Pubdate: Sun, 27 Jan 2013
Source: Richmond Times-Dispatch (VA)
Copyright: 2013 Media General Communications Holdings, LLC.
Note: from The Washington Post
Note: The Daily Progress of Charlottesville contributed to this report.


Albemarle Board May Act to Set It Apart From Pot

In the cannabis plant family, hemp is the good seed; marijuana, the
evil weed.

But while the U.S. ranks as the world's leading consumer of hemp
products - total U.S. sales were estimated to top $450 million in
2011, according to an industry group-it is the only major
industrialized country that bans growing it, even though 11 states
have passed measures removing barriers to hemp production and
research. About 90 percent of the U.S. supply comes from Canada.

In Virginia, Albemarle County supervisors will consider a resolution
in February to separate industrial hemp from marijuana. Montgomery
County Supervisor James D. Politis told the Albemarle board earlier
this month that the plant has almost 25,000 uses and could be planted
extensively across the state.

Since Colorado and Washington state legalized marijuana by ballot
initiatives last fall, some farmers and activists have been pushing to
revive a crop they say offers a solution to vexing environmental,
health and economic challenges.

Proponents value hemp for how it grows - quickly and in a wide
geographic range, without requiring much in terms of water, pesticides
and fertilizers - and for what it can produce.

Its seeds and oil are fodder for health and beauty products, while the
strength of its natural fiber makes it a good candidate to be used as
a building composite. Combine hemp with water and lime and you get
"hempcrete," which can help construct a house; process it differently
and it can make up a car's interior door panel.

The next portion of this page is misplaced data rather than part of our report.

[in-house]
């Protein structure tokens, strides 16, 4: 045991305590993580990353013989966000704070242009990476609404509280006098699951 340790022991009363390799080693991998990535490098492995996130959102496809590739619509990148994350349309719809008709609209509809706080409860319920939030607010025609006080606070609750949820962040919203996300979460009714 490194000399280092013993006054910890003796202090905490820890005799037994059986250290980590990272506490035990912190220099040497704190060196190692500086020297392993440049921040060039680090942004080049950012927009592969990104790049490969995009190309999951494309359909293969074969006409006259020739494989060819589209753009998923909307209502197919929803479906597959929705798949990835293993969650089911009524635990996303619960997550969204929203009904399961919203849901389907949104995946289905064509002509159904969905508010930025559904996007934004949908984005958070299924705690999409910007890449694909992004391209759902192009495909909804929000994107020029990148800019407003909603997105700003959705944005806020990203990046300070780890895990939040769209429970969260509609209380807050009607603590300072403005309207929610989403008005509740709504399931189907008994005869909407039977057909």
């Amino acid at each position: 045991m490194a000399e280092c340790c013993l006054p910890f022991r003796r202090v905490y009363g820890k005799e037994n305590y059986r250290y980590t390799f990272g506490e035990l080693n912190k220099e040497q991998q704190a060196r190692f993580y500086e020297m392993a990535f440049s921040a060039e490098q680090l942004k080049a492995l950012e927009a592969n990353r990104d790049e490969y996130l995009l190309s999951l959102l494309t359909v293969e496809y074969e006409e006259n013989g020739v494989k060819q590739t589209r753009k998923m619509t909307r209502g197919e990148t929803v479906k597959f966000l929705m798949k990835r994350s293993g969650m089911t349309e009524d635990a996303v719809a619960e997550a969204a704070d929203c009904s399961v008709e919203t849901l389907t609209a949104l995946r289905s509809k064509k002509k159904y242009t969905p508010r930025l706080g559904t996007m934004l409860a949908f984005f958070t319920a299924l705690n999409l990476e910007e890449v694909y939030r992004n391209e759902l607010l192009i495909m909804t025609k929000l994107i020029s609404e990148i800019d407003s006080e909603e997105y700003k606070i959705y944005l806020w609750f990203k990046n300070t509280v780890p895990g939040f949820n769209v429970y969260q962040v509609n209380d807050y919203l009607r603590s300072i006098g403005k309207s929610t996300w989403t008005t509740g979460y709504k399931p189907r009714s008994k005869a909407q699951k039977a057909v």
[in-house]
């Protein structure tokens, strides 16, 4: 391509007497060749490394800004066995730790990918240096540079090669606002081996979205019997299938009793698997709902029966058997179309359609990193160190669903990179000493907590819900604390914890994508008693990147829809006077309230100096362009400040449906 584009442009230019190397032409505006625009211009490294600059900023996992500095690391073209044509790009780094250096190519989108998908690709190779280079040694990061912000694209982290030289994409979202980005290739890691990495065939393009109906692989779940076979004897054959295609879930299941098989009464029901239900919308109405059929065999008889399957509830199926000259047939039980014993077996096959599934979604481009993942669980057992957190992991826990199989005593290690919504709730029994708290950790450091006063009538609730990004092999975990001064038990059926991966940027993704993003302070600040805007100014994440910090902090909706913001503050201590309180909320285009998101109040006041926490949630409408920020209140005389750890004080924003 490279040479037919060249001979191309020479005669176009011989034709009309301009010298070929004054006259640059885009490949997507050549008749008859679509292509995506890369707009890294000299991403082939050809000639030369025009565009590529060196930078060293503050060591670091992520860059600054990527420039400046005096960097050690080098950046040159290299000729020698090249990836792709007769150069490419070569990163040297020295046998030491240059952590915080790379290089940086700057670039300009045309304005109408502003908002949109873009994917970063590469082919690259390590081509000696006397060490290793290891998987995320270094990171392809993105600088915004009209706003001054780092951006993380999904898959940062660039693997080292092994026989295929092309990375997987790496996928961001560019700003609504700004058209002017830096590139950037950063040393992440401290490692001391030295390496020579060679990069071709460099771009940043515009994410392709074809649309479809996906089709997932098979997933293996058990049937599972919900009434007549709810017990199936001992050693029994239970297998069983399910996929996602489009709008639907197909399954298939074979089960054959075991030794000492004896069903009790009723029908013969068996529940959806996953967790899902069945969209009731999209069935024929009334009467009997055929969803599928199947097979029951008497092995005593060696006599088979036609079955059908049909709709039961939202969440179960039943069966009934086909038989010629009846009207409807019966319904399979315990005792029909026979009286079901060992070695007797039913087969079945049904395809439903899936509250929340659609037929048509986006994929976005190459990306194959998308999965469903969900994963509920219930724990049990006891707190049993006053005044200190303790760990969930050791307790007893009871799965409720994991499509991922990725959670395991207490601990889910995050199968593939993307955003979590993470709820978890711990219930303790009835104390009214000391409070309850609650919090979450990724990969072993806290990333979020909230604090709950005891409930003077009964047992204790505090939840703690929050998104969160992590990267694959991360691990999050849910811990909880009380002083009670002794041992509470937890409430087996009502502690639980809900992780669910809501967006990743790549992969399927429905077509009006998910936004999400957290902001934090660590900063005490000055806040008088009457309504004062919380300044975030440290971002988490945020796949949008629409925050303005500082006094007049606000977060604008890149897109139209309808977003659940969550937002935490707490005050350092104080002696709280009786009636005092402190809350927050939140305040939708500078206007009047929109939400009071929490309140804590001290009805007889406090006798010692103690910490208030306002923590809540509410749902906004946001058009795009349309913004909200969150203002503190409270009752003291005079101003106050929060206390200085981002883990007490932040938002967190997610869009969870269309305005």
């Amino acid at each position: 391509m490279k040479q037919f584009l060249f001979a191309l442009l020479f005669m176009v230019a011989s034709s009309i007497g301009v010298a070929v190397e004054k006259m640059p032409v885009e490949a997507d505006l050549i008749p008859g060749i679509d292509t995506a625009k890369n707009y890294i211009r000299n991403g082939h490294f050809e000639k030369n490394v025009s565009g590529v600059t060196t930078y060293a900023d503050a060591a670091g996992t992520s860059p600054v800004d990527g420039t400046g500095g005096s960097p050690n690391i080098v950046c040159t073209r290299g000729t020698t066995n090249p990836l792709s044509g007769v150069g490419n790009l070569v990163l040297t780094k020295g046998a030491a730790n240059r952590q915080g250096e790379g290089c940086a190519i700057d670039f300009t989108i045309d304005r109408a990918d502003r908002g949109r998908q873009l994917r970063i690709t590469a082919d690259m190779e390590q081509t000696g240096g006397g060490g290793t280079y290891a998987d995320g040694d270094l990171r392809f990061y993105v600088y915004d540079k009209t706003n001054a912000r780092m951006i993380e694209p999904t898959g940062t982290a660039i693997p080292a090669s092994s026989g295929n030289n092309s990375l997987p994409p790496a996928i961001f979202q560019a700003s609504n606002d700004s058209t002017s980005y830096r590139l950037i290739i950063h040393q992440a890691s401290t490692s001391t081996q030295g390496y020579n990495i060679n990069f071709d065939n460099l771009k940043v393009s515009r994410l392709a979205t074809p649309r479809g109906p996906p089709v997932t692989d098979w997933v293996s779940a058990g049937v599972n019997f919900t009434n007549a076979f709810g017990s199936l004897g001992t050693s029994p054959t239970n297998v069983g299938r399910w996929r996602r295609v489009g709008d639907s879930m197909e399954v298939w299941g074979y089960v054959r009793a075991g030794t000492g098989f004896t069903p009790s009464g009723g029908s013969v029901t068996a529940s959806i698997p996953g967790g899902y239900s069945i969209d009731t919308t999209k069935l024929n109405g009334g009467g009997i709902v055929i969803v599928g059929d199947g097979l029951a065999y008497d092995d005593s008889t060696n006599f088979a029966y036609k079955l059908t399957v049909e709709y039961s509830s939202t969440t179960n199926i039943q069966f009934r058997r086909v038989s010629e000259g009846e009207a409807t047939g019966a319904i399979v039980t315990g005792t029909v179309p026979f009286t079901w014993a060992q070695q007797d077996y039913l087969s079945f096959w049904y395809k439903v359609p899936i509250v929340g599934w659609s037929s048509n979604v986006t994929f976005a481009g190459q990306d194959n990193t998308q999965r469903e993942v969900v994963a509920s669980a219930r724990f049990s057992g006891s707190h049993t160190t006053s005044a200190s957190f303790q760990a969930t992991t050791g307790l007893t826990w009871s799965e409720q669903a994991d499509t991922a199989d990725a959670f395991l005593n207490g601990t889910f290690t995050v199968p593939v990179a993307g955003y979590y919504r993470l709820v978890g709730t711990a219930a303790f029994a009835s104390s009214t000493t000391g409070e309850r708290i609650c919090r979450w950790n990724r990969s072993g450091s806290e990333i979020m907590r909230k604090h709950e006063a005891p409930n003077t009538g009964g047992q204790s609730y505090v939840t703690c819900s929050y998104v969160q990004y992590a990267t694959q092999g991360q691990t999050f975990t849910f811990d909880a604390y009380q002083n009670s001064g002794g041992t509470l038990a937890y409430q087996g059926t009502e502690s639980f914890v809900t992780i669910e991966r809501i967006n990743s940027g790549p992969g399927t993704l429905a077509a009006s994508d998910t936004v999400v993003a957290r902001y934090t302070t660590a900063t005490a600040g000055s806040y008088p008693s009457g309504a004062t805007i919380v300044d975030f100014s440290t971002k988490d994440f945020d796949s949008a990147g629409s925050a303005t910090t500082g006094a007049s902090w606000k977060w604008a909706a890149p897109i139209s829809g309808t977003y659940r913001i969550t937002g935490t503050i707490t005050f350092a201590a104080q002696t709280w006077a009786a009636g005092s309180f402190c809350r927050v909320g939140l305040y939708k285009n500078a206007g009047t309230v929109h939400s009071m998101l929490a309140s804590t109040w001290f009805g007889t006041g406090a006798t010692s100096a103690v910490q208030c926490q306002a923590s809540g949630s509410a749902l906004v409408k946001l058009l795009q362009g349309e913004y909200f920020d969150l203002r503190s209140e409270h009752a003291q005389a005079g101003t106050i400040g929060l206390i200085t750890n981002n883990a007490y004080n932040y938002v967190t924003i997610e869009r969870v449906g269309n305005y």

In the Colonial era, Benjamin Franklin published an article touting
hemp's virtues, and Virginia farmers were allowed to pay their taxes
in hemp. A USDA botanist grew half a dozen varieties of hemp on
federal property in the 1920s. The U.S. government urged farmers to
grow "Hemp for Victory" during World War II to provide the raw
material for ropes, sailors' uniforms and other supplies.

But several factors - the high taxes the federal government imposed on
growing hemp in the late 1930s and again in the early '50s, and then
the Drug Enforcement Administration's interpretation of the 1970
Controlled Substances Act - made producing hemp nearly impossible.

Starting in 1999, states began to pass legislation making it easier to
either grow industrial hemp or conduct research on it. But these
measures have had little practical effect. Since the DEA grants
permits only in rare instances and demands costly, elaborate security
precautions, large-scale hemp growing in the U.S. is not viable.

Those working on a new federal law describe it as a simple matter of
economics. Sen. Ron Wyden, D-Ore., who introduced legislation in the
last Congress with Sen. Rand Paul, R-Ky., to decouple hemp from
marijuana as a controlled substance, plans to push for a bill again
this year.

The Daily Progress of Charlottesville contributed to this report.
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